When Poupore was asked what she misses most about Duluth when she's not back in town visiting family, she was quick to fire a friendly dig our way: "Oh, snow in October," she joked.

But Poupore is no jaded "expat." The truth quickly followed: "Being able to look out at Lake Superior from so many points in the city," she said with heartfelt intonation. "What an inspiring view that is.

"... Oh, and great skiing all winter long too."

Like a lot of Northland-raised musicians we talk to, Poupore started exploring her craft at an early age.

"We always had a piano and two guitars sitting out in our living room," she said. "There are pictures of me playing the guitar when I was 4 years old.

"And I also remember, around 12 years old, starting to write my own painful love songs. [Laughs]"

A born entertainer, Poupore wasn't one to keep her talents secret. She said she sang in choirs all through Washburn Elementary, Woodland Middle School and East High.

"I just remembered recently that I sang at a whole bunch of assemblies, in front of the whole school, in high school," she said. "I really don't know how I had the guts to do that in high school."


It wouldn't be until she was living in Santa Barbara, Calif. -- home to another expat Duluth folkie, Bruce Goldish -- that her career would start to take off.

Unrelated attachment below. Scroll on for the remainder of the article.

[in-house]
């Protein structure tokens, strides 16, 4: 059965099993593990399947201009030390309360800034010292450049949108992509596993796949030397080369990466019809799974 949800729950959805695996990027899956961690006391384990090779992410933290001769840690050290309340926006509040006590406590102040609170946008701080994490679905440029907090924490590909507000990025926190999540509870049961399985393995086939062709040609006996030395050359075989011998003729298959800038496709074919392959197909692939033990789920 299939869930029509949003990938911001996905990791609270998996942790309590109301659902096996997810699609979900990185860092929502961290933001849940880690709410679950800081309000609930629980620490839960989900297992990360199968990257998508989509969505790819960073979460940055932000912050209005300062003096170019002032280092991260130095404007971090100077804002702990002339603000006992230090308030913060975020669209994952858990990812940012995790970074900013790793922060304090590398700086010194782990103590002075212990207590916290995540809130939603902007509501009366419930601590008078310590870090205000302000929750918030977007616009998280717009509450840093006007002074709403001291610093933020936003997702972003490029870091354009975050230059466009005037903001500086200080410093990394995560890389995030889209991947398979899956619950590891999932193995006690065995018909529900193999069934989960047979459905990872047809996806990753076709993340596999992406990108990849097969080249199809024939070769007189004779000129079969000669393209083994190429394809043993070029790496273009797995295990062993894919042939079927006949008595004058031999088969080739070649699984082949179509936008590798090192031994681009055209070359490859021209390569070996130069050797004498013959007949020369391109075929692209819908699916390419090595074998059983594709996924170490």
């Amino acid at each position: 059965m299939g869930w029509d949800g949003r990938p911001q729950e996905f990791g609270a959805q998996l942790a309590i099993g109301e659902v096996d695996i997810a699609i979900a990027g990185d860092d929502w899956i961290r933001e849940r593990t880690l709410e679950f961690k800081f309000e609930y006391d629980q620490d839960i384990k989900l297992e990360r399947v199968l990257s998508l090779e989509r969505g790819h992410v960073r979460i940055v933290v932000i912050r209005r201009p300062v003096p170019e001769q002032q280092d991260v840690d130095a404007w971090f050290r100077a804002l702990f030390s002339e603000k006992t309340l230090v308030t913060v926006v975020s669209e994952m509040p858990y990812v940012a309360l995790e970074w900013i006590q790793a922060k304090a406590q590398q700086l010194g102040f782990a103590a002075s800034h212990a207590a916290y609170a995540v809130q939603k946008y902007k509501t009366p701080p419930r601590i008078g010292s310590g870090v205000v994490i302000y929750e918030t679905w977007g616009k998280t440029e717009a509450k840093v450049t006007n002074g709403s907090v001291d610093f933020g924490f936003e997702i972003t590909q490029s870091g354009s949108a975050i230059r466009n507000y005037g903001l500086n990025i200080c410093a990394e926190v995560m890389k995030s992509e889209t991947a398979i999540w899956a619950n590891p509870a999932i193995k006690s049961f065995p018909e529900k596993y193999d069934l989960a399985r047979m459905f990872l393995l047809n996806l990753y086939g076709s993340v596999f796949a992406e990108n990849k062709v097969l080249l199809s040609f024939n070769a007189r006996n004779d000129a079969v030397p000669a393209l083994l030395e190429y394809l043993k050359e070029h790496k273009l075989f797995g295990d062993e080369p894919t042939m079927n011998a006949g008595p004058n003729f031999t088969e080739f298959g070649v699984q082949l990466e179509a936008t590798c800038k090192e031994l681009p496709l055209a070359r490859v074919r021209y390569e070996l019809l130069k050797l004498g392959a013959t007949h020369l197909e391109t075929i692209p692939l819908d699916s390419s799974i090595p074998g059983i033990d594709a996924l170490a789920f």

"That's where I really started focusing on songwriting, performing and recording," said Poupore, who moved out to the Golden State originally to work at a college in Los Angeles.

A songwriting workshop with legendary musician Jim Messina (of Loggins & Messina, Buffalo Springfield and Poco fame) turned out to be rather fortuitous.

"I happened to have a long weekend off and saw that there were still spots in one of his workshops," she said.

Also in attendance was Hunter, another singer/songwriter.

"[Messina] heard Antara and me sing and said, 'You two should sing together,'" Poupore said. "We thought, Well, he kinda knows a couple things about duos."

That night Hunter and Poupore started performing together.

They started doing harmonies with Messina, whom Poupore casually referred to as "Jimmy."


"We just sort of built this relationship," Poupore said, "and Antara and I kept going with our duo."

Eventually the duo started helping out Messina on songwriting workshops as well, which segued into the three performers coming together to make music.

"The three of us really developed a repertoire of his songs, so we did a tour with Jimmy too," Poupore said.

And the rest, they say, is history. The two women would go on to record four albums.

But these days, Poupore is happy out on the East Coast raising a family.

She seems particularly fond of the music scene in Portland.

"It's pretty amazing, actually," she said. "It's really supportive of singer/songwriters. Portland is a hub for tons of clubs. There are open mics every night, and there are quite a few clubs that are really listener-friendly for my style of music and other bands just starting out or building a crowd. A lot of people like to listen to original music, so it's not like you feel you have to do covers to play out in places.

"I really like it here."


Duluth native Delilah Poupore, now a Maine resident, will return home Sunday, June 20, to play a show at Beaner's Central at 7 p.m. Cost is $10. Hear samples at .